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Climatic Change

, Volume 142, Issue 3–4, pp 545–558 | Cite as

Responses of nitrous oxide emissions from crop rotation systems to four projected future climate change scenarios on a black Vertosol in subtropical Australia

  • Yong Li
  • De Li Liu
  • Graeme Schwenke
  • Bin Wang
  • Ian Macadam
  • Weijin Wang
  • Guangdi Li
  • Ram C Dalal
Article

Abstract

Black Vertosols of subtropical Australia emit large amounts of nitrous oxide (N2O) to the atmosphere under fertilizer-applied grain cropping compared to other Australian cropping soils. N2O emissions can be mitigated by either reducing fertilizer N inputs or altering crop rotation systems. In this study, the WNMM agroecosystem model was used to investigate the responses of N2O emissions from four different crop rotation systems including canola-wheat-barley (T1CaWB), chickpea-wheat-barley (T3CpWB), chickpea-wheat-chickpea (T4CpWCp), and chickpea-Sorghum (T5CpS) under projected future climate change scenarios on a black Vertosol at Tamworth, New South Wales, Australia. In simulations of the twenty-first century under four different scenarios for atmospheric greenhouse gas concentrations, the annual N2O emissions from the four cropping systems increased with greenhouse gas forcing of the climate. The annual N2O emissions from T4CpWCp (with no fertilizer N application) were the most sensitive to climate change, with 14.3–61.9% increase compared with historic simulations of 1952–2014. The simulated T5CpS treatment (with a long fallow) kept the gross margin-scaled N2O emissions below 1 g N per Australian dollar under all climate change scenarios. This suggests that the inclusion of a long fallow in a crop rotation system can slow down the pace of increasing gross margin-scaled N2O emissions in response to climate change. Our simulation results also imply that legume rotations as mitigation options on N2O emissions may not be resilient to the future changing climate even though they can greatly reduce N2O emissions under the current climate.

Keywords

Soil Organic Carbon Soil Organic Carbon Stock Denitrification Potential Future Climate Change Scenario Crop Rotation System 
These keywords were added by machine and not by the authors. This process is experimental and the keywords may be updated as the learning algorithm improves.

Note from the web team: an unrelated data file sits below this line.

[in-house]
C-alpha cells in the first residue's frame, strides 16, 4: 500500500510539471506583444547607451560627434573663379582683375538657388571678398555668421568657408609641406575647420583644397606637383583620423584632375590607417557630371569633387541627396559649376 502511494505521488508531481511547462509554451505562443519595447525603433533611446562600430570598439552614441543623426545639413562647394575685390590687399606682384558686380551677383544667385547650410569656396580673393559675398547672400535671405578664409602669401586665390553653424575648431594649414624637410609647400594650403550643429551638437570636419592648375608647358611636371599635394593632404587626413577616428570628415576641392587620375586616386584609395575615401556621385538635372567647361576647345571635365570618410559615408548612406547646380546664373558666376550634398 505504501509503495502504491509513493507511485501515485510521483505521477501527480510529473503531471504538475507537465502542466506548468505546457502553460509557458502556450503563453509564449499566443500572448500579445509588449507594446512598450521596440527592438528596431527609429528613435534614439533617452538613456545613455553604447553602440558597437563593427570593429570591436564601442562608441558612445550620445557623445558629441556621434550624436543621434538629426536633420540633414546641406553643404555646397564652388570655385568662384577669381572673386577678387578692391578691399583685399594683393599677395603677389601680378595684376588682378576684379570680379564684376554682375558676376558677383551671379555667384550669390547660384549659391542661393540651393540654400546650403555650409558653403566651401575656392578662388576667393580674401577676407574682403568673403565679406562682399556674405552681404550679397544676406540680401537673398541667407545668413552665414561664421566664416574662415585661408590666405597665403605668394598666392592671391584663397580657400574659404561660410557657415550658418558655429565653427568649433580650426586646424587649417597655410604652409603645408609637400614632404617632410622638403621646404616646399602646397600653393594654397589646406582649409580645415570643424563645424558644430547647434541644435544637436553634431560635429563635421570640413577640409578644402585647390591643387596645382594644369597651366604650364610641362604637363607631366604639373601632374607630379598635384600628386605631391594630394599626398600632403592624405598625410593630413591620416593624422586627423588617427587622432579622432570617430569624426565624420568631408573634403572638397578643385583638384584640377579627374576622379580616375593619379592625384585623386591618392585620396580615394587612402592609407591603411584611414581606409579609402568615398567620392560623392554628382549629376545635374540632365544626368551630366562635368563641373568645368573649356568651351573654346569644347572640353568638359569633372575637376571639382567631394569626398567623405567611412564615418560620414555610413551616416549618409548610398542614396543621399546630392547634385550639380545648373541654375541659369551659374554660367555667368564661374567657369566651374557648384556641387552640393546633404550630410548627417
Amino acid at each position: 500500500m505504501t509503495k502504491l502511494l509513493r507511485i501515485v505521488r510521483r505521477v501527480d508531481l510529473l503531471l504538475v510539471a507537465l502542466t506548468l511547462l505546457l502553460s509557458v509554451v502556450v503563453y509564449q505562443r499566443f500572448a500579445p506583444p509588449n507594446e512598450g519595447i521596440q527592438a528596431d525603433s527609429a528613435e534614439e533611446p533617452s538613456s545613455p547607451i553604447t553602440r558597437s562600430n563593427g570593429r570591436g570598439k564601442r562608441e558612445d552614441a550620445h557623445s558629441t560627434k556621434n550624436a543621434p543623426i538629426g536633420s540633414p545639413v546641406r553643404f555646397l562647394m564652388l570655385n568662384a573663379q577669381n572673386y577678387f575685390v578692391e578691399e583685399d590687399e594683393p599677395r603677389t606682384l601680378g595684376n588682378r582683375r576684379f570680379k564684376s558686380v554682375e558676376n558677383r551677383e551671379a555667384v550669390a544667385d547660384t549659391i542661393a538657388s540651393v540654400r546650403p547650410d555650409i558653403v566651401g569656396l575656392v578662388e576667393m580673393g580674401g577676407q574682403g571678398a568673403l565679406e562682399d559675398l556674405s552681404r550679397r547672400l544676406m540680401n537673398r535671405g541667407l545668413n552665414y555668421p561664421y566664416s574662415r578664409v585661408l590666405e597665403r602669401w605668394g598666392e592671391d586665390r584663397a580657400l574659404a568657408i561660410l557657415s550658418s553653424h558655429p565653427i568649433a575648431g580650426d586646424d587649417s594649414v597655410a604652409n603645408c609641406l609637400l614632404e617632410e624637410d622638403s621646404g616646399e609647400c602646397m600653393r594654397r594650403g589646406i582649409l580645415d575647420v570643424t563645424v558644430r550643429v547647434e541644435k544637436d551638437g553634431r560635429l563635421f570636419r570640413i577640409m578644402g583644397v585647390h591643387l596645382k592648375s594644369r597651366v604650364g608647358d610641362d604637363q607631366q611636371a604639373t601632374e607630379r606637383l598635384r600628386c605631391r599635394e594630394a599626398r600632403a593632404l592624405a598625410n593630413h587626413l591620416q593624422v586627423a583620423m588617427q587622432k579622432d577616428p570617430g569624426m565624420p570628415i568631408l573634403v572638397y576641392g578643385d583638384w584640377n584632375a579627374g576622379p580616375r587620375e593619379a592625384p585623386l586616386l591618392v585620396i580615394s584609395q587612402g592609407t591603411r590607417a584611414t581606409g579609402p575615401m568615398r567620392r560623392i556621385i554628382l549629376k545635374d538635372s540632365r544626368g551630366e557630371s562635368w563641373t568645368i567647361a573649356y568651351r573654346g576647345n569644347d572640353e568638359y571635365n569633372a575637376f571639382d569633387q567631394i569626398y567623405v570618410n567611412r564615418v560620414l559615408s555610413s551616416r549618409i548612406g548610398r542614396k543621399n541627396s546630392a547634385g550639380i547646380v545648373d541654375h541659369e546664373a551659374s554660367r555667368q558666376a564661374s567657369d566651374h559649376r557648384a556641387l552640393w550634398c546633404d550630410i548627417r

Notes

Acknowledgements

This research was financially supported by the NSW Department of Primary Industries.

Supplementary material

10584_2017_1973_MOESM1_ESM.docx (939 kb)
ESM 1 (DOCX 938 kb)

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Copyright information

© Springer Science+Business Media Dordrecht 2017

Authors and Affiliations

  • Yong Li
    • 1
    • 2
  • De Li Liu
    • 3
  • Graeme Schwenke
    • 4
  • Bin Wang
    • 3
    • 5
  • Ian Macadam
    • 6
    • 7
  • Weijin Wang
    • 8
  • Guangdi Li
    • 3
  • Ram C Dalal
    • 8
  1. 1.Changsha Research Station for Agricultural & Environmental Monitoring and Key Laboratory of Agro-ecological Processes in Subtropical Region, Institute of Subtropical AgricultureChinese Academy of SciencesChangshaChina
  2. 2.Faculty of Veterinary and Agricultural SciencesThe University of MelbourneParkvilleAustralia
  3. 3.NSW Department of Primary IndustriesWagga Wagga Agricultural InstituteWagga WaggaAustralia
  4. 4.NSW Department of Primary IndustriesTamworth Agricultural InstituteTamworthAustralia
  5. 5.School of Life Sciences, Faculty of ScienceUniversity of Technology SydneyUltimoAustralia
  6. 6.Climate Change Research Centre and ARC Centre of Excellence for Climate System ScienceUniversity of New South WalesKensingtonAustralia
  7. 7.Met OfficeExeterUK
  8. 8.Department of ScienceInformation Technology and InnovationBrisbaneAustralia

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